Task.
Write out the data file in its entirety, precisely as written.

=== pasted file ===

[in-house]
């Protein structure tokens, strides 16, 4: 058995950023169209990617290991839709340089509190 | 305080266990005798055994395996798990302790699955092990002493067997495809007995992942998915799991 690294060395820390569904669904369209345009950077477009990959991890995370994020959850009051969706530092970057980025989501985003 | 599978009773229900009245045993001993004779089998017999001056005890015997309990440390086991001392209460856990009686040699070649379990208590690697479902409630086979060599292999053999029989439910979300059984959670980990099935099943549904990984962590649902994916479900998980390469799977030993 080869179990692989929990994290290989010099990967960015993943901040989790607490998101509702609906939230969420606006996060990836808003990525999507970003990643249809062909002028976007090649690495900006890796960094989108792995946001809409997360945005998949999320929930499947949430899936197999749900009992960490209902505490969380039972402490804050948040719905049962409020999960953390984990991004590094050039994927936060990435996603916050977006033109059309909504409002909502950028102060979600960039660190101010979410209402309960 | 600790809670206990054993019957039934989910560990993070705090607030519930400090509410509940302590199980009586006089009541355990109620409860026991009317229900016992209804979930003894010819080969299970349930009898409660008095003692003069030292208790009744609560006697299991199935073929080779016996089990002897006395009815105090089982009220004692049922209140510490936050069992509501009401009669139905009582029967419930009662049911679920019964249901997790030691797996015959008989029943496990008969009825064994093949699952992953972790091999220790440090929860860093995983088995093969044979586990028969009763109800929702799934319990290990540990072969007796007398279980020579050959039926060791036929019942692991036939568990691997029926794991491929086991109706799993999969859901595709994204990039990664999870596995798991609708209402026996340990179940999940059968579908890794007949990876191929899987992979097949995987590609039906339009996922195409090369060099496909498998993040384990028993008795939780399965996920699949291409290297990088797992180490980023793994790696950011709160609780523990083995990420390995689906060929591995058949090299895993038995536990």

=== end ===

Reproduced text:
[in-house]
């Protein structure tokens, strides 16, 4: 058995950023169209990617290991839709340089509190 | 305080266990005798055994395996798990302790699955092990002493067997495809007995992942998915799991 690294060395820390569904669904369209345009950077477009990959991890995370994020959850009051969706530092970057980025989501985003 | 599978009773229900009245045993001993004779089998017999001056005890015997309990440390086991001392209460856990009686040699070649379990208590690697479902409630086979060599292999053999029989439910979300059984959670980990099935099943549904990984962590649902994916479900998980390469799977030993 080869179990692989929990994290290989010099990967960015993943901040989790607490998101509702609906939230969420606006996060990836808003990525999507970003990643249809062909002028976007090649690495900006890796960094989108792995946001809409997360945005998949999320929930499947949430899936197999749900009992960490209902505490969380039972402490804050948040719905049962409020999960953390984990991004590094050039994927936060990435996603916050977006033109059309909504409002909502950028102060979600960039660190101010979410209402309960 | 600790809670206990054993019957039934989910560990993070705090607030519930400090509410509940302590199980009586006089009541355990109620409860026991009317229900016992209804979930003894010819080969299970349930009898409660008095003692003069030292208790009744609560006697299991199935073929080779016996089990002897006395009815105090089982009220004692049922209140510490936050069992509501009401009669139905009582029967419930009662049911679920019964249901997790030691797996015959008989029943496990008969009825064994093949699952992953972790091999220790440090929860860093995983088995093969044979586990028969009763109800929702799934319990290990540990072969007796007398279980020579050959039926060791036929019942692991036939568990691997029926794991491929086991109706799993999969859901595709994204990039990664999870596995798991609708209402026996340990179940999940059968579908890794007949990876191929899987992979097949995987590609039906339009996922195409090369060099496909498998993040384990028993008795939780399965996920699949291409290297990088797992180490980023793994790696950011709160609780523990083995990420390995689906060929591995058949090299895993038995536990």